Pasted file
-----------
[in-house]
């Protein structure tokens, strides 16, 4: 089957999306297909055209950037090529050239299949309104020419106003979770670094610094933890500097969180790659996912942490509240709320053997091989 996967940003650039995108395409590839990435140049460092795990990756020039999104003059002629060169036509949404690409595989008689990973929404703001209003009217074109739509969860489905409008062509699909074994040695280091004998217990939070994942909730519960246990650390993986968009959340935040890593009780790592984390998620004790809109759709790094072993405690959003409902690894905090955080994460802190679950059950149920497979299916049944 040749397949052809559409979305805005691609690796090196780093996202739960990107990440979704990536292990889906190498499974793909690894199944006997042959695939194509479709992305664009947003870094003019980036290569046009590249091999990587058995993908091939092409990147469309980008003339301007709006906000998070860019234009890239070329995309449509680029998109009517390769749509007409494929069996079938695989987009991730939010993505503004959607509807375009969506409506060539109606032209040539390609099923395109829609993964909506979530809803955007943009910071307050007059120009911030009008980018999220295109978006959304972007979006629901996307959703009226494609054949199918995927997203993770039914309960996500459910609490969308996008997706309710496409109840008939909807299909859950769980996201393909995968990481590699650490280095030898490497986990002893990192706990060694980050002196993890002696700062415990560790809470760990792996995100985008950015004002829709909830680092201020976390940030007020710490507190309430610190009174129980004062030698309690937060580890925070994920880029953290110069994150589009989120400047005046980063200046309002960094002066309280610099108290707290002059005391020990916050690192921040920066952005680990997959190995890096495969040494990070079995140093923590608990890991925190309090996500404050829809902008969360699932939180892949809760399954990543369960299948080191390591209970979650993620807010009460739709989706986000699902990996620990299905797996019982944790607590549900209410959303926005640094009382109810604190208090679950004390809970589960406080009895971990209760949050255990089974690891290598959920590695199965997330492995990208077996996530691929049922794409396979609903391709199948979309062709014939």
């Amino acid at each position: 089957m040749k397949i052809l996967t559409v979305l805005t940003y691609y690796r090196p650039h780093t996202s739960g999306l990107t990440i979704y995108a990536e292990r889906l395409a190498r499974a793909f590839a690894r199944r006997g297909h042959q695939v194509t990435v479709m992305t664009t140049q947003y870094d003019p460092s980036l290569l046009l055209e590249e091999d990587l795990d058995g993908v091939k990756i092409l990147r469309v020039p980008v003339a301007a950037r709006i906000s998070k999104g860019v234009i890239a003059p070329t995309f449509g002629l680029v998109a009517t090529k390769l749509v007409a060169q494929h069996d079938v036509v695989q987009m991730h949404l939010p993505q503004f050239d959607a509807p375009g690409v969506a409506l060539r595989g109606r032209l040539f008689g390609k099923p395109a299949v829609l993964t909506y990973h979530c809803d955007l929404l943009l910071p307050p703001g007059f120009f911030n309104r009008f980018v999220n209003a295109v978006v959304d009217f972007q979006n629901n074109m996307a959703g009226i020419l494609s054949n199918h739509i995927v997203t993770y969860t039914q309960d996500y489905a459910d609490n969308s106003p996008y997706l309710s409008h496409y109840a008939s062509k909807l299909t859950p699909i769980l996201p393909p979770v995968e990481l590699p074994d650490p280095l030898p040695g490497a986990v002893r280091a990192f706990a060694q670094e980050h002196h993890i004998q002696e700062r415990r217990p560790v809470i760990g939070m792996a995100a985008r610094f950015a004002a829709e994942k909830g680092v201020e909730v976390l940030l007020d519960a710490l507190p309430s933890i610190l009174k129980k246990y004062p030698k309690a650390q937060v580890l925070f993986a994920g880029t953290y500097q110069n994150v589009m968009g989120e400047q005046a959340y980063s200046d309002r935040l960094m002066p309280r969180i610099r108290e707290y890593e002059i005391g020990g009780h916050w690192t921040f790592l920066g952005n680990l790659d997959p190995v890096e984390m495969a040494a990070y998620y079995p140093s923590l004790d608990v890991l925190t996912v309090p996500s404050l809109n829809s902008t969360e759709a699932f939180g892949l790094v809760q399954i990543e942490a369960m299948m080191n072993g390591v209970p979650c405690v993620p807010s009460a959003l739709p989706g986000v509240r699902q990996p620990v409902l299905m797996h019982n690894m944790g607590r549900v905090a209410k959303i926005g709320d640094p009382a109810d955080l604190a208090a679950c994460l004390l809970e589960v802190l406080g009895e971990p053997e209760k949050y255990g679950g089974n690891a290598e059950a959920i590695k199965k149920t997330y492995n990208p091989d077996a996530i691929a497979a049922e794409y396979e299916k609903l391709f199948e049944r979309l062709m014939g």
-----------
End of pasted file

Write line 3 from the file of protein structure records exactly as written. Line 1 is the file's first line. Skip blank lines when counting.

């Amino acid at each position: 089957m040749k397949i052809l996967t559409v979305l805005t940003y691609y690796r090196p650039h780093t996202s739960g999306l990107t990440i979704y995108a990536e292990r889906l395409a190498r499974a793909f590839a690894r199944r006997g297909h042959q695939v194509t990435v479709m992305t664009t140049q947003y870094d003019p460092s980036l290569l046009l055209e590249e091999d990587l795990d058995g993908v091939k990756i092409l990147r469309v020039p980008v003339a301007a950037r709006i906000s998070k999104g860019v234009i890239a003059p070329t995309f449509g002629l680029v998109a009517t090529k390769l749509v007409a060169q494929h069996d079938v036509v695989q987009m991730h949404l939010p993505q503004f050239d959607a509807p375009g690409v969506a409506l060539r595989g109606r032209l040539f008689g390609k099923p395109a299949v829609l993964t909506y990973h979530c809803d955007l929404l943009l910071p307050p703001g007059f120009f911030n309104r009008f980018v999220n209003a295109v978006v959304d009217f972007q979006n629901n074109m996307a959703g009226i020419l494609s054949n199918h739509i995927v997203t993770y969860t039914q309960d996500y489905a459910d609490n969308s106003p996008y997706l309710s409008h496409y109840a008939s062509k909807l299909t859950p699909i769980l996201p393909p979770v995968e990481l590699p074994d650490p280095l030898p040695g490497a986990v002893r280091a990192f706990a060694q670094e980050h002196h993890i004998q002696e700062r415990r217990p560790v809470i760990g939070m792996a995100a985008r610094f950015a004002a829709e994942k909830g680092v201020e909730v976390l940030l007020d519960a710490l507190p309430s933890i610190l009174k129980k246990y004062p030698k309690a650390q937060v580890l925070f993986a994920g880029t953290y500097q110069n994150v589009m968009g989120e400047q005046a959340y980063s200046d309002r935040l960094m002066p309280r969180i610099r108290e707290y890593e002059i005391g020990g009780h916050w690192t921040f790592l920066g952005n680990l790659d997959p190995v890096e984390m495969a040494a990070y998620y079995p140093s923590l004790d608990v890991l925190t996912v309090p996500s404050l809109n829809s902008t969360e759709a699932f939180g892949l790094v809760q399954i990543e942490a369960m299948m080191n072993g390591v209970p979650c405690v993620p807010s009460a959003l739709p989706g986000v509240r699902q990996p620990v409902l299905m797996h019982n690894m944790g607590r549900v905090a209410k959303i926005g709320d640094p009382a109810d955080l604190a208090a679950c994460l004390l809970e589960v802190l406080g009895e971990p053997e209760k949050y255990g679950g089974n690891a290598e059950a959920i590695k199965k149920t997330y492995n990208p091989d077996a996530i691929a497979a049922e794409y396979e299916k609903l391709f199948e049944r979309l062709m014939g």